Saint Agatha, the Iconic Religious Festival in Sicily
Discover one of the most impressive religious festivals in the world: the feast of Sant'Agata, patron saint of the city of Catania, is a unique mix of faith and folklore that every year involves hundreds of faithful.
Dating back centuries, from the 3rd to the 5th of February, the Sicilian city of Catania has been throwing one of the largest religious festivals held around the world.
Honoring the heritage of its patron saint, Sant’Agata, the celebration is a grand feast combining both faith and folklore. It draws up to a million onlookers and devotees each year, where revelers pack the streets in honor of the young virgin Agata, whose story of faith, struggle, and martyrdom, can tug at any heart.
The History of Saint Agatha.
According to tradition, Agatha was a teenager from aristocratic heritage living in Catania, Sicily, during the first half of the third century. She was approached by a Roman prefect, and upon refusing his advances, suffered many tortures under his command. When she fought to defend both her faith and moral integrity, her captors severed her breasts. For this reason, images of Saint Agatha often show her holding her sliced breasts on a platter. And it is because of their shape that she is known as the patron saint of bell-founders.
Agatha was sentenced to be burned at the stake, but was saved by an earthquake. Instead, she died in prison around the year 250 A.D. at the age of 15, after having been blessed and healed by a vision of St. Peter the Apostle. Her body, showing little sign of decomposition, was found in the 11th century. According to local tradition, the year after her death, Catania was threatened by a violent volcanic eruption. When nearby villagers took the veil from her tomb to use it as a shield, it stopped the lava flow. She is now remembered for her miracles surrounding the earthquakes, Mount Etna eruptions and epidemics that affect Catania to this day.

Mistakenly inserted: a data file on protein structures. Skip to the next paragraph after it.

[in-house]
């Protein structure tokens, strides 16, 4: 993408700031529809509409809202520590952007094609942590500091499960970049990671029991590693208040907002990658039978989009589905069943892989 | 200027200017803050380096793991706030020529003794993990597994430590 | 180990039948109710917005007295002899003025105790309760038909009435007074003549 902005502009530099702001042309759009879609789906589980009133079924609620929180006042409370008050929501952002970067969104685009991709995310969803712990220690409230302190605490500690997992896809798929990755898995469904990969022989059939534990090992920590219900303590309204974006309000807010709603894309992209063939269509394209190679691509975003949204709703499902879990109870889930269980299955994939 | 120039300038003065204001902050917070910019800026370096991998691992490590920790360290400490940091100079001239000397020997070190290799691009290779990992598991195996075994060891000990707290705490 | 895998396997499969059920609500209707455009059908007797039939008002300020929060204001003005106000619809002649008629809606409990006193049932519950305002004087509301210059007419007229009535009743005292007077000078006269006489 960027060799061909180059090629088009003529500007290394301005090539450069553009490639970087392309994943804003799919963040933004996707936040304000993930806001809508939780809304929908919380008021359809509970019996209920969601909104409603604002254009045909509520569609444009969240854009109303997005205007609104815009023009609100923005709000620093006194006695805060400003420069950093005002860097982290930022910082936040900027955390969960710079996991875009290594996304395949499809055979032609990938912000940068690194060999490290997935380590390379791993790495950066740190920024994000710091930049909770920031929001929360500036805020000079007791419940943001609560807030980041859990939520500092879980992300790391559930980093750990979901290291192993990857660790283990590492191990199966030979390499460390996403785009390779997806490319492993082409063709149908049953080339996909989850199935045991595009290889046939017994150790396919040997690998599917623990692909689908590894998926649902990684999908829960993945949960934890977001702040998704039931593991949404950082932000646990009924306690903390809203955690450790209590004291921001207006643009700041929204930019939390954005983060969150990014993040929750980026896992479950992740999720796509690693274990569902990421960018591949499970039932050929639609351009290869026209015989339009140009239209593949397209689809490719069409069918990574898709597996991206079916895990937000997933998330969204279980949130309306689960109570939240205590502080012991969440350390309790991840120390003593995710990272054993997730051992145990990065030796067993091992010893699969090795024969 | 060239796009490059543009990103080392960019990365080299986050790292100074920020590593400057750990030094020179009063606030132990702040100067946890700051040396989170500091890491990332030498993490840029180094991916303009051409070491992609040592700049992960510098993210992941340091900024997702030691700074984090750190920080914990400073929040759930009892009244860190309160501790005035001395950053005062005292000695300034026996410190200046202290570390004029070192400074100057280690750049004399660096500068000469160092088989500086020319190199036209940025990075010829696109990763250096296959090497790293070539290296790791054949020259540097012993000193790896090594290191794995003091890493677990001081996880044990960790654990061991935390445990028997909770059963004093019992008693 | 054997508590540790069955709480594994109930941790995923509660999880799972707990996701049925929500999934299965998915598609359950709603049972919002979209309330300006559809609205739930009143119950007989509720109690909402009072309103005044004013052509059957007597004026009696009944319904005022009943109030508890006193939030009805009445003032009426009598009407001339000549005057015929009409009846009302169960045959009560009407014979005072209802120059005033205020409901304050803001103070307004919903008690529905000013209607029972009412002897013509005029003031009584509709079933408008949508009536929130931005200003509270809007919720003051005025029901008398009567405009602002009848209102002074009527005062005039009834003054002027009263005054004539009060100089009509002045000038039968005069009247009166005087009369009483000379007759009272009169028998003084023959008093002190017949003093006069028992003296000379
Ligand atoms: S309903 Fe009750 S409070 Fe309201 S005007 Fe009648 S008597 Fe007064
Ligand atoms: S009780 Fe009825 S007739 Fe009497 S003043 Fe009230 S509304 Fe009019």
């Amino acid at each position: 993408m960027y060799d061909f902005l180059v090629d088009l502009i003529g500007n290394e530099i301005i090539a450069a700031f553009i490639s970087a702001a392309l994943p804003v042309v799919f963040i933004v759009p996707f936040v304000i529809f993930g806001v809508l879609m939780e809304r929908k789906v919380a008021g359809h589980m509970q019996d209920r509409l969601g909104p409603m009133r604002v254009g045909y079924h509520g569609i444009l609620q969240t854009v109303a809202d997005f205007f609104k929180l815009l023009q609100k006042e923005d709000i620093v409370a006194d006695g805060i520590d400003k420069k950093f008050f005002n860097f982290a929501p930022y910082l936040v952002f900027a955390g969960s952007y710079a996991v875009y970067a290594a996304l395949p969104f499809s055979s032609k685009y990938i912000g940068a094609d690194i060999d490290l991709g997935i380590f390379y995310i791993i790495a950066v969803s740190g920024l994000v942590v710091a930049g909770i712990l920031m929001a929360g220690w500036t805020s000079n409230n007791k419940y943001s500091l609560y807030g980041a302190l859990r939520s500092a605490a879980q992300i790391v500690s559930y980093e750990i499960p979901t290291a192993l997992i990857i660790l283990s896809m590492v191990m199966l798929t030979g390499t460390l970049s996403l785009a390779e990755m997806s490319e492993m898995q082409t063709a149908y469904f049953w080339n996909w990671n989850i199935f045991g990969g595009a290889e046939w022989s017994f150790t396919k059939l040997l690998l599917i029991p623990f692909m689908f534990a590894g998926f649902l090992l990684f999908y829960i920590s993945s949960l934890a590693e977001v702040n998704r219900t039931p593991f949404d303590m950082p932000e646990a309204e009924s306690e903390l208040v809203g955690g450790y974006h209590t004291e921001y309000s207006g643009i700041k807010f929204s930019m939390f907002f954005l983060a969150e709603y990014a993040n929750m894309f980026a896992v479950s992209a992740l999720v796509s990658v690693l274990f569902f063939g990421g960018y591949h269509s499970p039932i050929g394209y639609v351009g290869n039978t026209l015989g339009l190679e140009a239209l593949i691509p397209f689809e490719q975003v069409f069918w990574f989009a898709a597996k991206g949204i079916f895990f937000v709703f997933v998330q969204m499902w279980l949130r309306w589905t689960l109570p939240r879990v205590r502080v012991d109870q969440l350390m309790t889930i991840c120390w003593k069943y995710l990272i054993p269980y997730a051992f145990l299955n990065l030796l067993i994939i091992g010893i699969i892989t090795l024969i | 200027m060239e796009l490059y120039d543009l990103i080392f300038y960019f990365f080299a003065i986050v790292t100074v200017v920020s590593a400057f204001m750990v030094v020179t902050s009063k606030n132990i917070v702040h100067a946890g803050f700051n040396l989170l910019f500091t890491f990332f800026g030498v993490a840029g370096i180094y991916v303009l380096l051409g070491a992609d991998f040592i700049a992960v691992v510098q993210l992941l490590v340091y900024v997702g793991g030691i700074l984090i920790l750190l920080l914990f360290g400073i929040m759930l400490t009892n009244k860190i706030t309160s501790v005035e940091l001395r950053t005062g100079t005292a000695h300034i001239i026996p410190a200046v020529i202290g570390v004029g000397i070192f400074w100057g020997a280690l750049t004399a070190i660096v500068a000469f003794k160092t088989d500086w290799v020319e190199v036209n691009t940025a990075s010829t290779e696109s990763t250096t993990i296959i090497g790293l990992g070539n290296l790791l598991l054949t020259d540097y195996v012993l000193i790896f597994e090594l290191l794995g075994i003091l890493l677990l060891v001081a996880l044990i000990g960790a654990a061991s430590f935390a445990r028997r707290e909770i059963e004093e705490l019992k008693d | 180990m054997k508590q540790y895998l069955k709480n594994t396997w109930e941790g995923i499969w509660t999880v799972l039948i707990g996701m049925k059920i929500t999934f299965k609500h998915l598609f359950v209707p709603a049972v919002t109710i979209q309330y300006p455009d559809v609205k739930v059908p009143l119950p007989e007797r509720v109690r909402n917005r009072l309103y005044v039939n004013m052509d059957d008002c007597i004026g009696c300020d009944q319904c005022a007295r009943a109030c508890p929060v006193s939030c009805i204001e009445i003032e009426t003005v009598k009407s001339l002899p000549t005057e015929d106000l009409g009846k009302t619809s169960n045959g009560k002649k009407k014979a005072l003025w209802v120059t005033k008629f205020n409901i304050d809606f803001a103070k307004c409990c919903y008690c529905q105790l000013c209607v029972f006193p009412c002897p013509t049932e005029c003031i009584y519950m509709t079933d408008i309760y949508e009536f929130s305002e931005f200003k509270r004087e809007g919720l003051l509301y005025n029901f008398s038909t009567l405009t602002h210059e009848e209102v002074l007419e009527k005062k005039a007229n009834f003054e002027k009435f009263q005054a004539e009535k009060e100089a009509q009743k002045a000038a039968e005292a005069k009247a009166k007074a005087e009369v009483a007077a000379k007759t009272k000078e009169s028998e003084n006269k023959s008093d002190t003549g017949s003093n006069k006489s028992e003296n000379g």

Three days of celebrations
In honor of Agatha, the city is beautifully lit up with fairy lights and crowded each year with locals and tourists for its breathtaking religious festival. Beginning on February 3rd, a long procession goes from the Church of Sant’Agata alla Fornace to the Cathedral, culminating in the offering of the wax rite. Eleven candles representing local guilds, two Senate carriages, and a smaller car carrying the city’s administrators mark the closing of the procession. That evening, a spectacular fireworks display goes off in Piazza Duomo.
On the 4th after Mass, the bust of Saint Agata is brought from the safe room inside the Cathedral in a silver carriage (which locals call the “vara”) and toured with a silver casket carrying other relics outside the old city walls. The crowd erupts in applause, sings religious songs, and the procession moves to the churches of Sant’Agata alla Fornace and Sant’Agata al Carcere. Another grandiose fireworks show is held that night. February 5th marks the festival’s peak, in which the cart leaves Piazza Duomo to slowly tour the city.
Following a dazzling fireworks display, the silver “vara” comes to the cross between the Quattro Canti and the San Giuliano slope. Here, thousands of townspeople participate in “la corsa del cordone,” a lively game of strength and endurance. After a race back to the Cathedral at the break of dawn – between exclamations of “Viva Sant’Agata!” – another round of fireworks goes off to welcome the Saint back to her resting place.